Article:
“Several friends suggested I develop this into a feature motion picture. I started the project and found as I was developing a screenplay, I had a book. Then I decided to go with the book first and readapt it with a great deal of material and anecdotes that will allow me to bring it alive on the screen.” Henry is seeking financing for that project.
The Iron Indians opened the season with a 16-14 victory over Wake Forest in the Tobacco Bowl in Richmond. Quarterback Charlie Sumner, later a two-time, Super Bowl-winning defensive coordinator with the Oakland Raiders, ran 33 yards for one touchdown, while “Bullet” Bill Bowman raced 71 yards for another.
The following week, the College took on Navy in Annapolis. Tiny Al Grieco replaced a struggling Sumner at quarterback and passed 23 yards to co-captain Tommy Martin for the touchdown that knotted the score at 6-6. That’s how it ended, an amazing outcome for a W&M team that was at least a two-touchdown underdog. A photographer for LIFE magazine caught a shot of Freeman wiping away tears after the team presented him with the game ball, and it made the cover.
After a lopsided loss to Cincinnati, W&M came back to topple Virginia tech, 13-7, George Washington, 12-7, and N.C. State, 7-6.
A one-point loss to VMI on a last-second touchdown was a noticeable blemish, but W&M came back the following week to shut out Richmond, 21-0 in front of a Homecoming crowd of 18,000.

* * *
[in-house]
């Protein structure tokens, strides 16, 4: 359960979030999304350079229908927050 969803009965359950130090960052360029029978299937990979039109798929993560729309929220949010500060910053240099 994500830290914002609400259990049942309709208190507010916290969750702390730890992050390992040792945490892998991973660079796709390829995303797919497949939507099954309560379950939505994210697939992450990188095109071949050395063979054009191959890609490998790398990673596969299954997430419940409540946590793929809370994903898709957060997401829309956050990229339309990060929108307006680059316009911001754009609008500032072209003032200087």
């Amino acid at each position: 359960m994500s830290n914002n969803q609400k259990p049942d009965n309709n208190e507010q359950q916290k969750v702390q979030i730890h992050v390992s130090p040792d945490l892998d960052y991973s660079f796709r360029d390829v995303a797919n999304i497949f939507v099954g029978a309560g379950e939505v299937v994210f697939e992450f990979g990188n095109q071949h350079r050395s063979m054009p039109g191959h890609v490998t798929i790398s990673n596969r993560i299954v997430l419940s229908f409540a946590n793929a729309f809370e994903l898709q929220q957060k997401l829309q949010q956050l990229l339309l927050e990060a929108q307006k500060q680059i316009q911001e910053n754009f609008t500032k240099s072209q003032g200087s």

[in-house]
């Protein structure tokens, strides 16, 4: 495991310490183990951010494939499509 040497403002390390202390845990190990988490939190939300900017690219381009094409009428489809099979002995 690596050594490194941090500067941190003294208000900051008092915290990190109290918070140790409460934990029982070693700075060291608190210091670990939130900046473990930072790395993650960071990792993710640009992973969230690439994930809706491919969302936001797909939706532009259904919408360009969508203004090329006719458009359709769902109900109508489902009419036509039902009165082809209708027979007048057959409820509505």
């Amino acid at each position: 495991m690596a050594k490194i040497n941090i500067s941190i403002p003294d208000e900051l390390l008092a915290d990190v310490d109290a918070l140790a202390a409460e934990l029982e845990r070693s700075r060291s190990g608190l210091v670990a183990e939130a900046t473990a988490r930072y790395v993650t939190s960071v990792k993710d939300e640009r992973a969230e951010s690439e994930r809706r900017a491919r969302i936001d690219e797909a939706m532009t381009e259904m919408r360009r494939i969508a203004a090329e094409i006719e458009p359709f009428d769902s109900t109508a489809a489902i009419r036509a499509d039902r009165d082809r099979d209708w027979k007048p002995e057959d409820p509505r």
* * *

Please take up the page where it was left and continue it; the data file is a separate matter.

By then the injuries had mounted, and the Iron Indians finished the season with losses to Washington & Lee and Boston University, the latter when only 14 players weren’t suffering from some sort of injury.
When the season was done, the team was honored at a special convocation at the old Phi Beta Kappa Hall. Most of the student body turned out for what would be the last public event ever held in the old hall. Two weeks later, with students away on holiday break, it burned to the ground.
Henry makes the point that the Iron Indians were more than just special college football players. Most entered the armed forces after college. Three became prominent lawyers. Six were drafted or played professional football.
“The morality and character of the players is what one would hope all student-athletes today would be,” he said. “Many are at W&M, but not the major schools. This team is an example of what we need in college football (and all sports) today and I challenge all college and university presidents and chancellors to take control and bring reality back to the game. Sports exist because of the institution, not the other way around.
“The players graduated. They were all successful. They all had part-time jobs. There were no weight rooms, fitness trainers, nutritionists or other specialists. Compare that with many of the players in BCS football today.”
“Iron Indians” is available through the W&M Alumni Association gift shop. The price is $14.95, with $8 from each sale donated to the Alumni Association.
“This is one small way of giving back,” said Henry, who several years ago established an endowment in the Office of Sports Information. “I owe so much to William & Mary. My liberal arts education prepared me to succeed in my professional career in many diverse areas – public relations, sports, the TV-film-entertainment industry, association management, housing and real estate, higher education, marketing.
“I worked in sports information as an assistant when I came to William & Mary, and when Jack Freeman gave me a $10 a month raise to be the sports information director in January '53, it jump started my career.”